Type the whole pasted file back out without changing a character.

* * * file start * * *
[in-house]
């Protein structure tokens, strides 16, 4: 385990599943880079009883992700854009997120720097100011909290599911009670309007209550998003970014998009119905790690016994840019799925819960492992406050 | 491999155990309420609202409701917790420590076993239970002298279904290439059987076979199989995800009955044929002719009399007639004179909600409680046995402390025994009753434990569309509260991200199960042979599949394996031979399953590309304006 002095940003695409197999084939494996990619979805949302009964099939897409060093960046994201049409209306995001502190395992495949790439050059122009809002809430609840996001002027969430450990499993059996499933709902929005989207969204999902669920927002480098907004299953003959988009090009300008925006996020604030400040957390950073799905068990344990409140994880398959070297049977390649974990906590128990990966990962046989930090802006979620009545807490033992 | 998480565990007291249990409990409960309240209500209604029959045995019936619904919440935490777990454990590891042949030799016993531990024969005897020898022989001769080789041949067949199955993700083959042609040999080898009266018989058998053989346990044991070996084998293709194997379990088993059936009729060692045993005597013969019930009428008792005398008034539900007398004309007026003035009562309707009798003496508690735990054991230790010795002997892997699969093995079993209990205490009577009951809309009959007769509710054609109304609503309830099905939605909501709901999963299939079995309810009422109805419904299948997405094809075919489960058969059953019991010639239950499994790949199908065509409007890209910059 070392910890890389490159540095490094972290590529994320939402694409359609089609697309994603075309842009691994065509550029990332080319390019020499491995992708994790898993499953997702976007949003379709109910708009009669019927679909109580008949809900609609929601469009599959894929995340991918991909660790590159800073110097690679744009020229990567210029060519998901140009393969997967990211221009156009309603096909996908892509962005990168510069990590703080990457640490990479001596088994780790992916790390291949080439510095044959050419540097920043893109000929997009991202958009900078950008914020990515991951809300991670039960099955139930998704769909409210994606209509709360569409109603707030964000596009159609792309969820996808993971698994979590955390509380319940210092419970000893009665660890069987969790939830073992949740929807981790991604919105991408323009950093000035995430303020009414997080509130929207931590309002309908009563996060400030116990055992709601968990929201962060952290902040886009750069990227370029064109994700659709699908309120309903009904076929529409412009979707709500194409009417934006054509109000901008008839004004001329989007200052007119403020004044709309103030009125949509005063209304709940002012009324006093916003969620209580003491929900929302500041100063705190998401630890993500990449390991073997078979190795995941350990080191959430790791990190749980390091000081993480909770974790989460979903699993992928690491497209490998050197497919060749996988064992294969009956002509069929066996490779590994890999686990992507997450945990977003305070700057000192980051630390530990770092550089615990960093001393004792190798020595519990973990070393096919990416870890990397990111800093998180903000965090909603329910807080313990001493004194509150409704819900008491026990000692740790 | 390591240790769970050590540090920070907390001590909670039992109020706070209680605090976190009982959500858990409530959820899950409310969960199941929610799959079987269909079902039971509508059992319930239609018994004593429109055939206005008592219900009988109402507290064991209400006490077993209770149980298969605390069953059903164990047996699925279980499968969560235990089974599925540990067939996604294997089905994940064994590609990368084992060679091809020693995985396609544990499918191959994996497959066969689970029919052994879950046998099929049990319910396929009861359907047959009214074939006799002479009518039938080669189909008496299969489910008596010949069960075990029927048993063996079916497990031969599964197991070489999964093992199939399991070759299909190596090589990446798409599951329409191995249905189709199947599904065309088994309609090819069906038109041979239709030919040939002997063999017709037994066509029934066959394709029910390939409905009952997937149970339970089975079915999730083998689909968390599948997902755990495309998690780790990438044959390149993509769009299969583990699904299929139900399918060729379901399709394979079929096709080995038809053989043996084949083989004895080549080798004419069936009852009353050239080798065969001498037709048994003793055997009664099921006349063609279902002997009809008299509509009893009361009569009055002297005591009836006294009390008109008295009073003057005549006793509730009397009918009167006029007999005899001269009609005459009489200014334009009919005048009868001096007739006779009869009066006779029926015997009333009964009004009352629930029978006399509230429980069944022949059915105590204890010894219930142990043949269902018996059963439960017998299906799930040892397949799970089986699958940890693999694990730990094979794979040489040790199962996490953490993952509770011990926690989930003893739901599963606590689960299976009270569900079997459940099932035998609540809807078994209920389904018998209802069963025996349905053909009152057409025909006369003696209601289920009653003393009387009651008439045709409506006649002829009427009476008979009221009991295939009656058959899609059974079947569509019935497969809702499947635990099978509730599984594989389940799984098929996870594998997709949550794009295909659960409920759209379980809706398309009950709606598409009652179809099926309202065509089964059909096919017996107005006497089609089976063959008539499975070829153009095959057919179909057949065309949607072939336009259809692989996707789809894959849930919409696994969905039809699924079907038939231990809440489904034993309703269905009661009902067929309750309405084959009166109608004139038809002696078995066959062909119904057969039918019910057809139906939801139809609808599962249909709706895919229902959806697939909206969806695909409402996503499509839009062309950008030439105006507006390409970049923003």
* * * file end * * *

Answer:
[in-house]
């Protein structure tokens, strides 16, 4: 385990599943880079009883992700854009997120720097100011909290599911009670309007209550998003970014998009119905790690016994840019799925819960492992406050 | 491999155990309420609202409701917790420590076993239970002298279904290439059987076979199989995800009955044929002719009399007639004179909600409680046995402390025994009753434990569309509260991200199960042979599949394996031979399953590309304006 002095940003695409197999084939494996990619979805949302009964099939897409060093960046994201049409209306995001502190395992495949790439050059122009809002809430609840996001002027969430450990499993059996499933709902929005989207969204999902669920927002480098907004299953003959988009090009300008925006996020604030400040957390950073799905068990344990409140994880398959070297049977390649974990906590128990990966990962046989930090802006979620009545807490033992 | 998480565990007291249990409990409960309240209500209604029959045995019936619904919440935490777990454990590891042949030799016993531990024969005897020898022989001769080789041949067949199955993700083959042609040999080898009266018989058998053989346990044991070996084998293709194997379990088993059936009729060692045993005597013969019930009428008792005398008034539900007398004309007026003035009562309707009798003496508690735990054991230790010795002997892997699969093995079993209990205490009577009951809309009959007769509710054609109304609503309830099905939605909501709901999963299939079995309810009422109805419904299948997405094809075919489960058969059953019991010639239950499994790949199908065509409007890209910059 070392910890890389490159540095490094972290590529994320939402694409359609089609697309994603075309842009691994065509550029990332080319390019020499491995992708994790898993499953997702976007949003379709109910708009009669019927679909109580008949809900609609929601469009599959894929995340991918991909660790590159800073110097690679744009020229990567210029060519998901140009393969997967990211221009156009309603096909996908892509962005990168510069990590703080990457640490990479001596088994780790992916790390291949080439510095044959050419540097920043893109000929997009991202958009900078950008914020990515991951809300991670039960099955139930998704769909409210994606209509709360569409109603707030964000596009159609792309969820996808993971698994979590955390509380319940210092419970000893009665660890069987969790939830073992949740929807981790991604919105991408323009950093000035995430303020009414997080509130929207931590309002309908009563996060400030116990055992709601968990929201962060952290902040886009750069990227370029064109994700659709699908309120309903009904076929529409412009979707709500194409009417934006054509109000901008008839004004001329989007200052007119403020004044709309103030009125949509005063209304709940002012009324006093916003969620209580003491929900929302500041100063705190998401630890993500990449390991073997078979190795995941350990080191959430790791990190749980390091000081993480909770974790989460979903699993992928690491497209490998050197497919060749996988064992294969009956002509069929066996490779590994890999686990992507997450945990977003305070700057000192980051630390530990770092550089615990960093001393004792190798020595519990973990070393096919990416870890990397990111800093998180903000965090909603329910807080313990001493004194509150409704819900008491026990000692740790 | 390591240790769970050590540090920070907390001590909670039992109020706070209680605090976190009982959500858990409530959820899950409310969960199941929610799959079987269909079902039971509508059992319930239609018994004593429109055939206005008592219900009988109402507290064991209400006490077993209770149980298969605390069953059903164990047996699925279980499968969560235990089974599925540990067939996604294997089905994940064994590609990368084992060679091809020693995985396609544990499918191959994996497959066969689970029919052994879950046998099929049990319910396929009861359907047959009214074939006799002479009518039938080669189909008496299969489910008596010949069960075990029927048993063996079916497990031969599964197991070489999964093992199939399991070759299909190596090589990446798409599951329409191995249905189709199947599904065309088994309609090819069906038109041979239709030919040939002997063999017709037994066509029934066959394709029910390939409905009952997937149970339970089975079915999730083998689909968390599948997902755990495309998690780790990438044959390149993509769009299969583990699904299929139900399918060729379901399709394979079929096709080995038809053989043996084949083989004895080549080798004419069936009852009353050239080798065969001498037709048994003793055997009664099921006349063609279902002997009809008299509509009893009361009569009055002297005591009836006294009390008109008295009073003057005549006793509730009397009918009167006029007999005899001269009609005459009489200014334009009919005048009868001096007739006779009869009066006779029926015997009333009964009004009352629930029978006399509230429980069944022949059915105590204890010894219930142990043949269902018996059963439960017998299906799930040892397949799970089986699958940890693999694990730990094979794979040489040790199962996490953490993952509770011990926690989930003893739901599963606590689960299976009270569900079997459940099932035998609540809807078994209920389904018998209802069963025996349905053909009152057409025909006369003696209601289920009653003393009387009651008439045709409506006649002829009427009476008979009221009991295939009656058959899609059974079947569509019935497969809702499947635990099978509730599984594989389940799984098929996870594998997709949550794009295909659960409920759209379980809706398309009950709606598409009652179809099926309202065509089964059909096919017996107005006497089609089976063959008539499975070829153009095959057919179909057949065309949607072939336009259809692989996707789809894959849930919409696994969905039809699924079907038939231990809440489904034993309703269905009661009902067929309750309405084959009166109608004139038809002696078995066959062909119904057969039918019910057809139906939801139809609808599962249909709706895919229902959806697939909206969806695909409402996503499509839009062309950008030439105006507006390409970049923003």